ENARADA, Bengaluru, July 9, 2016
India’s ace sprinter Dutee Chand is confident of winning medals at the Rio Olympics which is slated to begin from August 5. Dutee, who is the first Indian woman to make it to Olympics in a 100 metres race in 36 years was in Bengaluru on Saturday.
Addressing a press conference, Dutee said she was very much confident of winning a medal in the 100 metre category. In fact, Dutee’s story is of a girl hailing from poor family, finding difficult to meet her ends meet and how she finally made it to the Olympics.
Dutee is the second Indian women ever to qualify for the women 100m event at the Summer Olympic Games, with legendary sprinter PT Usha last making it in 1980 Moscow Olympics.
Dutee was born on 3rd February 1996 to Chakradhar Chand and Akhuji Chand in Gopalpur, in Jajpur district of Odisha. She is one of four daughters born to the poor weaver couple. Her source of inspiration comes from her elder sister Saraswati Chand, herself an acclaimed athlete. In 2013, Dutee enrolled in KIIT University to pursue law.
Dutee expressed her happiness and thanked Dr. Achyuta Samanta, Founder, KIIT & KISS, Bhubaneswar for supporting her to achieve this major milestone. “I feel deeply proud on being supported by the Founder of KIIT & KISS. Dr. Achyuta Samanta sir is like living God to me. Due to his strong support and encouragement, I got a golden opportunity to qualify in Rio Olympics 2016. Samanta sir is also like my father as he has been supporting me mentally, financially and in other ways like a daughter. He supported me unconditionally at a time when I was unknown. By his effort I got the chance to pursue my education in Law in KIIT University and could reach this position. I got my first medal in the 200m event at the Asian Championships in Pune in 2012-13 for our beloved Dr Samanta. I neither had proper shoes to run in this race, not money to buy immediately from market. When I called Dr Samanta from Pune to tell him about my problems, he immediately sent Rs 25,000 in my bank account. I could buy a good pair of shoes and won the first medal of my life. I have no words to thank to this respected person”, the ace sprinter said.
Dutee also thanked Sports Department of KIIT University and its Director Dr. Gaganendu Dash, who helps and guides her in technical aspects.
Dutee Chand, in 2012, became a national champion in the under-18 category when she clocked 11.8 seconds in the 100m event. Clocking 23.811 seconds, Dutee won the bronze in the 200m event at the Asian Championships in Pune. That season also saw her become the first Indian to reach the final of a global athletics 100m final, when she reached the final in the 2013 World Youth Championships.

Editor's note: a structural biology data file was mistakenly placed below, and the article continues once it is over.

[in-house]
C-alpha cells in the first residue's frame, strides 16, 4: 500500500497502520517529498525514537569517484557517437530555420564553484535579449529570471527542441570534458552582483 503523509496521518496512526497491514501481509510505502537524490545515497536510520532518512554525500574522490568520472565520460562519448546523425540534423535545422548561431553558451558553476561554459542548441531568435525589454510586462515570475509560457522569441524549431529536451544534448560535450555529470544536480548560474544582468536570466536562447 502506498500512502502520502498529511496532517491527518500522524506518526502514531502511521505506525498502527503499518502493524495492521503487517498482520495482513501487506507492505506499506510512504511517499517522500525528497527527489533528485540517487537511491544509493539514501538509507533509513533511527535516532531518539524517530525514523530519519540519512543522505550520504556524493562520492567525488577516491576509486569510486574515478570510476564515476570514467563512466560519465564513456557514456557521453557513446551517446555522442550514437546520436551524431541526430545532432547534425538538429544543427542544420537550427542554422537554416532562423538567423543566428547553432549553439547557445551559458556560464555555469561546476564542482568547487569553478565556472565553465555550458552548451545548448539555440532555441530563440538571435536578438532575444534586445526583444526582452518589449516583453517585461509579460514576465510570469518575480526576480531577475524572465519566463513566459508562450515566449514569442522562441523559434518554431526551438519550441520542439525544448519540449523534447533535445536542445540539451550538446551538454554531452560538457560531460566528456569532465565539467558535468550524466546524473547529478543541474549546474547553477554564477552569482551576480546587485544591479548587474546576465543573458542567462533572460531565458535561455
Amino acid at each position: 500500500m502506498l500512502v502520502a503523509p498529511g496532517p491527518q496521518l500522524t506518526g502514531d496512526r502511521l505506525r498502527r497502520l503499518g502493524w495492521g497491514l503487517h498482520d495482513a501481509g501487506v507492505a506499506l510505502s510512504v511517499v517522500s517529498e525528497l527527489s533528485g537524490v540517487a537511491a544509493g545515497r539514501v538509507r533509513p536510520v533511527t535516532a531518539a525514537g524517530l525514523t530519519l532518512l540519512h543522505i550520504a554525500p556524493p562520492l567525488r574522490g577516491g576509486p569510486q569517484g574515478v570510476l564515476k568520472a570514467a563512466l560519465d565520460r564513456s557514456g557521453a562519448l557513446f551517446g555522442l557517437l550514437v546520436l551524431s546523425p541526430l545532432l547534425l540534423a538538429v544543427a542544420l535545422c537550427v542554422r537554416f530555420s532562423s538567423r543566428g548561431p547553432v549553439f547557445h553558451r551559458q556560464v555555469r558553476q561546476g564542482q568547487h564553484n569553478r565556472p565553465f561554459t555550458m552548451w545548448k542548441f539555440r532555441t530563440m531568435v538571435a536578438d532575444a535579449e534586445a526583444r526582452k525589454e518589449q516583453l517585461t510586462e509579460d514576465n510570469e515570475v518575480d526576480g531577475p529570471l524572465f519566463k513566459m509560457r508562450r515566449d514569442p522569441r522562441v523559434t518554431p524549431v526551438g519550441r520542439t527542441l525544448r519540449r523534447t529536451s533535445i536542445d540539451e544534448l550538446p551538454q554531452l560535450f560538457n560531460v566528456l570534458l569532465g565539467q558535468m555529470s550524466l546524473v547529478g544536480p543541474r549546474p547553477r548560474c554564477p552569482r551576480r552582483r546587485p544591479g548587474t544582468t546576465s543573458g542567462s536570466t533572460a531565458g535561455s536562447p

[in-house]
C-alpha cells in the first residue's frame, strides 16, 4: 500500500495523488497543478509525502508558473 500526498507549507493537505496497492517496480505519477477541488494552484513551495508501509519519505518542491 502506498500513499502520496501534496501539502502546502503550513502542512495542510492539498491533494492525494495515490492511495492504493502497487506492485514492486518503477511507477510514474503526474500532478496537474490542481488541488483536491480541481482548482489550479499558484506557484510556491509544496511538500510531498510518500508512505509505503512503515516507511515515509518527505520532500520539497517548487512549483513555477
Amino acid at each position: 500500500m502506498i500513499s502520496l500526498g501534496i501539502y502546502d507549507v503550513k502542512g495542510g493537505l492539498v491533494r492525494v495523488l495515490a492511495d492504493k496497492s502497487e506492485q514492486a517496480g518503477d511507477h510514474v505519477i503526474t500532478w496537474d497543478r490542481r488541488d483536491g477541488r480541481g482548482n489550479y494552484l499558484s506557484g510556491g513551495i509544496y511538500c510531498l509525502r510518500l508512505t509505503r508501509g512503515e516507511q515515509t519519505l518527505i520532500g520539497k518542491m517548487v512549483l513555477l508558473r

In the same year, she became the national champion in 100m and 200m when she won the events clocking 11.73 s in the final in 100m and a career-best 23.73 s in 200m at the National Senior Athletics Championships in Ranchi. Dutee clocked 11.33 sec in women’s 100m dash to win the gold and erase Rachita Mistry’s 16-year-old earlier national record of 11.38 sec in the 2016 Federation Cup National Athletics Championships in New Delhi. However, she missed the Rio Olympics qualification norm of 11.32 sec by one-hundredth of a second. Dutee qualified for Rio Olympics after she clocked 11.30 sec in the heats also broke her own National Record. In the final, she stepped ahead with another record, finishing 100m in 10:24 sec.
Unfortunately, Dutee was dropped from the Commonwealth Games contingent at the last minute after the Athletic Federation of India stated that hyperandrogenism made her ineligible to compete as a female athlete. The government is trying to explore CAS option in Dutee’s case. There has been no suggestion that she has been involved in cheating or doping — the decision was made in compliance with International Olympic Committee (IOC) regulations on “female hyperandrogenism” designed to address a perceived advantage for female athletes with high androgen levels. The decision has been condemned by Australian intersex advocates. The Athletic Federation of India and IAAF’s actions were widely criticized as an affront to Chand’s privacy and human rights.
In July 2015, the Court of Arbitration for Sport issued a decision to suspend the hyperandrogenism regulation for female track and field sports for two years, stating that insufficient evidence had been produced to indicate that there is any link between enhanced androgen levels and improved athletic performance. The court allowed two further years for convincing evidence to be submitted by the IAAF, after which the regulation will be automatically revoked if evidence has not been provided. This effectively removes the suspension of Dutee from competition, clearing her to race again.
On Dutee’s achievement, Dr. Samanta in a televised interview said, “It is a matter of pride and great happiness to see her triumphant. It is my pleasure to promote talent from any field coming to my knowledge. When I met her for the first time, my sixth sense indicated that she will become a celebrity and win Olympics. I have been advocating and supporting her throughout her thick and thins. Today, my dream has come true and I am really proud of Dutee”.